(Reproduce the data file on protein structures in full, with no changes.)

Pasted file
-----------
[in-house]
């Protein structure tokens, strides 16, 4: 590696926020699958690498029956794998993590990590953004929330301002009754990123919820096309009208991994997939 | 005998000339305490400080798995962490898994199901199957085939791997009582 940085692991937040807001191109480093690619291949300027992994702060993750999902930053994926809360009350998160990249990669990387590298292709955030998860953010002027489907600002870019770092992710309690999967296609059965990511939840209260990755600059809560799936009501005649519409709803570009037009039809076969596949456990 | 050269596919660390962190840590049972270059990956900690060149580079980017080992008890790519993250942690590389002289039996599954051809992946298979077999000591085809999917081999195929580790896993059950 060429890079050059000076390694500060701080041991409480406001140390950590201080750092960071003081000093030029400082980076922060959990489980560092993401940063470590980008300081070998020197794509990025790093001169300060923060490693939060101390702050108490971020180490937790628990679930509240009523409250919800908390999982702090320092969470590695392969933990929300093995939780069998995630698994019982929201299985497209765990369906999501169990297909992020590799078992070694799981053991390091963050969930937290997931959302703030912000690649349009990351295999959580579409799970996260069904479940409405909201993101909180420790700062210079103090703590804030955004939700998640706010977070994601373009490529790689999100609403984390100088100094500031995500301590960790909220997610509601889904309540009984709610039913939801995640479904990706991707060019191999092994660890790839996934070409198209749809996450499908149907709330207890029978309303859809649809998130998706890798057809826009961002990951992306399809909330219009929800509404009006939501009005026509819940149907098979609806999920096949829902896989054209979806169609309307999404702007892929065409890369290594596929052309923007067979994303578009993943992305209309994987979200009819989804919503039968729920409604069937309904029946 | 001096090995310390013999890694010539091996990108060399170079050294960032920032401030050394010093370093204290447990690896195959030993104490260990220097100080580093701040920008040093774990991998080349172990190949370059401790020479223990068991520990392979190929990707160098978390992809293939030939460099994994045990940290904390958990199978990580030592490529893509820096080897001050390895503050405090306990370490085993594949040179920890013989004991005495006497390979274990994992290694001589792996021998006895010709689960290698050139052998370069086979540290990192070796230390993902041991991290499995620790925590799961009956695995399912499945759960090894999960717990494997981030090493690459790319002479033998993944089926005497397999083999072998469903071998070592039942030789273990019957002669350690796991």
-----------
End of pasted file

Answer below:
[in-house]
């Protein structure tokens, strides 16, 4: 590696926020699958690498029956794998993590990590953004929330301002009754990123919820096309009208991994997939 | 005998000339305490400080798995962490898994199901199957085939791997009582 940085692991937040807001191109480093690619291949300027992994702060993750999902930053994926809360009350998160990249990669990387590298292709955030998860953010002027489907600002870019770092992710309690999967296609059965990511939840209260990755600059809560799936009501005649519409709803570009037009039809076969596949456990 | 050269596919660390962190840590049972270059990956900690060149580079980017080992008890790519993250942690590389002289039996599954051809992946298979077999000591085809999917081999195929580790896993059950 060429890079050059000076390694500060701080041991409480406001140390950590201080750092960071003081000093030029400082980076922060959990489980560092993401940063470590980008300081070998020197794509990025790093001169300060923060490693939060101390702050108490971020180490937790628990679930509240009523409250919800908390999982702090320092969470590695392969933990929300093995939780069998995630698994019982929201299985497209765990369906999501169990297909992020590799078992070694799981053991390091963050969930937290997931959302703030912000690649349009990351295999959580579409799970996260069904479940409405909201993101909180420790700062210079103090703590804030955004939700998640706010977070994601373009490529790689999100609403984390100088100094500031995500301590960790909220997610509601889904309540009984709610039913939801995640479904990706991707060019191999092994660890790839996934070409198209749809996450499908149907709330207890029978309303859809649809998130998706890798057809826009961002990951992306399809909330219009929800509404009006939501009005026509819940149907098979609806999920096949829902896989054209979806169609309307999404702007892929065409890369290594596929052309923007067979994303578009993943992305209309994987979200009819989804919503039968729920409604069937309904029946 | 001096090995310390013999890694010539091996990108060399170079050294960032920032401030050394010093370093204290447990690896195959030993104490260990220097100080580093701040920008040093774990991998080349172990190949370059401790020479223990068991520990392979190929990707160098978390992809293939030939460099994994045990940290904390958990199978990580030592490529893509820096080897001050390895503050405090306990370490085993594949040179920890013989004991005495006497390979274990994992290694001589792996021998006895010709689960290698050139052998370069086979540290990192070796230390993902041991991290499995620790925590799961009956695995399912499945759960090894999960717990494997981030090493690459790319002479033998993944089926005497397999083999072998469903071998070592039942030789273990019957002669350690796991």